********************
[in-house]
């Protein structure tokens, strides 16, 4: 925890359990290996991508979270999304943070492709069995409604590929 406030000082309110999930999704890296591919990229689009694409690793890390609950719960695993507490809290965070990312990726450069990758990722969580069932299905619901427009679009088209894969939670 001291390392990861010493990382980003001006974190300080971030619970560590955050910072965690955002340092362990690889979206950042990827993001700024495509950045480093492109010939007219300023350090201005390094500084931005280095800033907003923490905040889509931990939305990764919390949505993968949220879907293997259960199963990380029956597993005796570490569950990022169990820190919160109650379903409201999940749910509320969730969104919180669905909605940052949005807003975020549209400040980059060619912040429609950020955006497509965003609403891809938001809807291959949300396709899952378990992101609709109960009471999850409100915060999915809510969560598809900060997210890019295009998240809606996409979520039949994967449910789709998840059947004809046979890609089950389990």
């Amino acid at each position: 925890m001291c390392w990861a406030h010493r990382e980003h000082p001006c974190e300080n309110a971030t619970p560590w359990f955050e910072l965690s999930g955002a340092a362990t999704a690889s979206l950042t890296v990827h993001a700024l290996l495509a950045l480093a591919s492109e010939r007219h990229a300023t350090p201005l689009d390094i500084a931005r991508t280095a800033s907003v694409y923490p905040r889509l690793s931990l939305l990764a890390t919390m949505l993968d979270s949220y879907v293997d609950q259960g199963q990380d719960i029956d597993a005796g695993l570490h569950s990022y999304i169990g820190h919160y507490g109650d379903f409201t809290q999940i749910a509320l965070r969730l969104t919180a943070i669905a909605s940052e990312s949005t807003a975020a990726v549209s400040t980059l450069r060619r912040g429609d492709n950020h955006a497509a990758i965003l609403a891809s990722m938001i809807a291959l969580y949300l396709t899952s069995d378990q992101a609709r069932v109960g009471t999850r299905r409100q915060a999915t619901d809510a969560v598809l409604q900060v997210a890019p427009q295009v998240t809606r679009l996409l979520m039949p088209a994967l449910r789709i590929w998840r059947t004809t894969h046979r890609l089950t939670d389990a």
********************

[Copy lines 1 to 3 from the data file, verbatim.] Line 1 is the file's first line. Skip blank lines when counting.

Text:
[in-house]
């Protein structure tokens, strides 16, 4: 925890359990290996991508979270999304943070492709069995409604590929 406030000082309110999930999704890296591919990229689009694409690793890390609950719960695993507490809290965070990312990726450069990758990722969580069932299905619901427009679009088209894969939670 001291390392990861010493990382980003001006974190300080971030619970560590955050910072965690955002340092362990690889979206950042990827993001700024495509950045480093492109010939007219300023350090201005390094500084931005280095800033907003923490905040889509931990939305990764919390949505993968949220879907293997259960199963990380029956597993005796570490569950990022169990820190919160109650379903409201999940749910509320969730969104919180669905909605940052949005807003975020549209400040980059060619912040429609950020955006497509965003609403891809938001809807291959949300396709899952378990992101609709109960009471999850409100915060999915809510969560598809900060997210890019295009998240809606996409979520039949994967449910789709998840059947004809046979890609089950389990």
């Amino acid at each position: 925890m001291c390392w990861a406030h010493r990382e980003h000082p001006c974190e300080n309110a971030t619970p560590w359990f955050e910072l965690s999930g955002a340092a362990t999704a690889s979206l950042t890296v990827h993001a700024l290996l495509a950045l480093a591919s492109e010939r007219h990229a300023t350090p201005l689009d390094i500084a931005r991508t280095a800033s907003v694409y923490p905040r889509l690793s931990l939305l990764a890390t919390m949505l993968d979270s949220y879907v293997d609950q259960g199963q990380d719960i029956d597993a005796g695993l570490h569950s990022y999304i169990g820190h919160y507490g109650d379903f409201t809290q999940i749910a509320l965070r969730l969104t919180a943070i669905a909605s940052e990312s949005t807003a975020a990726v549209s400040t980059l450069r060619r912040g429609d492709n950020h955006a497509a990758i965003l609403a891809s990722m938001i809807a291959l969580y949300l396709t899952s069995d378990q992101a609709r069932v109960g009471t999850r299905r409100q915060a999915t619901d809510a969560v598809l409604q900060v997210a890019p427009q295009v998240t809606r679009l996409l979520m039949p088209a994967l449910r789709i590929w998840r059947t004809t894969h046979r890609l089950t939670d389990a």